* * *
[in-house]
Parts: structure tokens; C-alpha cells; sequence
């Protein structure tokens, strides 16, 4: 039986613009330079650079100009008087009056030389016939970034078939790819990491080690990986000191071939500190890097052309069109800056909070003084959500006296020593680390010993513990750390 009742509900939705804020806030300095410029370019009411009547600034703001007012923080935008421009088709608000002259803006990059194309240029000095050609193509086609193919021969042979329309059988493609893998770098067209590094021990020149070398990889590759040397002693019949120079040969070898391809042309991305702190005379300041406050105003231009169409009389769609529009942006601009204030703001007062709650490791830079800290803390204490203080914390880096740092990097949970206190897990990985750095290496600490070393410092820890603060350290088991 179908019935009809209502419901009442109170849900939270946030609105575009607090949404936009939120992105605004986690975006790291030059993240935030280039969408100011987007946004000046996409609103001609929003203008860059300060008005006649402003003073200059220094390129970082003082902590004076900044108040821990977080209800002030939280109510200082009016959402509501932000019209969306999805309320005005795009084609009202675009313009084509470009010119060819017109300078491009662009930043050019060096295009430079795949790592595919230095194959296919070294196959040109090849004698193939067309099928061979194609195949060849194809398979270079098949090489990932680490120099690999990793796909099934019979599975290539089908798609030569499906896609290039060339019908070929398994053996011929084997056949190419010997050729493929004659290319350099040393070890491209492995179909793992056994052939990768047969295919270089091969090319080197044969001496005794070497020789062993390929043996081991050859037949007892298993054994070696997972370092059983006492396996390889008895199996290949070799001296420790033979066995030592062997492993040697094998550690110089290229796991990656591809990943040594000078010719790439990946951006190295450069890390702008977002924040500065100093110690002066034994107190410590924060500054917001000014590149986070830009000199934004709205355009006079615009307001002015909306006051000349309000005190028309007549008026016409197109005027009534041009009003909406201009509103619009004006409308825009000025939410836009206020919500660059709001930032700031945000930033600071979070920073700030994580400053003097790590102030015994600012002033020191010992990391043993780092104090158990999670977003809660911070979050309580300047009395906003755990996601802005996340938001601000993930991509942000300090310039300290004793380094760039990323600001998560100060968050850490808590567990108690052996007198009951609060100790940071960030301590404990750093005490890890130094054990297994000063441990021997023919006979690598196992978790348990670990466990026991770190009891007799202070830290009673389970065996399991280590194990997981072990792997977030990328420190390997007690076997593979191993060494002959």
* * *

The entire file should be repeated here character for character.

[in-house]
Parts: structure tokens; C-alpha cells; sequence
């Protein structure tokens, strides 16, 4: 039986613009330079650079100009008087009056030389016939970034078939790819990491080690990986000191071939500190890097052309069109800056909070003084959500006296020593680390010993513990750390 009742509900939705804020806030300095410029370019009411009547600034703001007012923080935008421009088709608000002259803006990059194309240029000095050609193509086609193919021969042979329309059988493609893998770098067209590094021990020149070398990889590759040397002693019949120079040969070898391809042309991305702190005379300041406050105003231009169409009389769609529009942006601009204030703001007062709650490791830079800290803390204490203080914390880096740092990097949970206190897990990985750095290496600490070393410092820890603060350290088991 179908019935009809209502419901009442109170849900939270946030609105575009607090949404936009939120992105605004986690975006790291030059993240935030280039969408100011987007946004000046996409609103001609929003203008860059300060008005006649402003003073200059220094390129970082003082902590004076900044108040821990977080209800002030939280109510200082009016959402509501932000019209969306999805309320005005795009084609009202675009313009084509470009010119060819017109300078491009662009930043050019060096295009430079795949790592595919230095194959296919070294196959040109090849004698193939067309099928061979194609195949060849194809398979270079098949090489990932680490120099690999990793796909099934019979599975290539089908798609030569499906896609290039060339019908070929398994053996011929084997056949190419010997050729493929004659290319350099040393070890491209492995179909793992056994052939990768047969295919270089091969090319080197044969001496005794070497020789062993390929043996081991050859037949007892298993054994070696997972370092059983006492396996390889008895199996290949070799001296420790033979066995030592062997492993040697094998550690110089290229796991990656591809990943040594000078010719790439990946951006190295450069890390702008977002924040500065100093110690002066034994107190410590924060500054917001000014590149986070830009000199934004709205355009006079615009307001002015909306006051000349309000005190028309007549008026016409197109005027009534041009009003909406201009509103619009004006409308825009000025939410836009206020919500660059709001930032700031945000930033600071979070920073700030994580400053003097790590102030015994600012002033020191010992990391043993780092104090158990999670977003809660911070979050309580300047009395906003755990996601802005996340938001601000993930991509942000300090310039300290004793380094760039990323600001998560100060968050850490808590567990108690052996007198009951609060100790940071960030301590404990750093005490890890130094054990297994000063441990021997023919006979690598196992978790348990670990466990026991770190009891007799202070830290009673389970065996399991280590194990997981072990792997977030990328420190390997007690076997593979191993060494002959």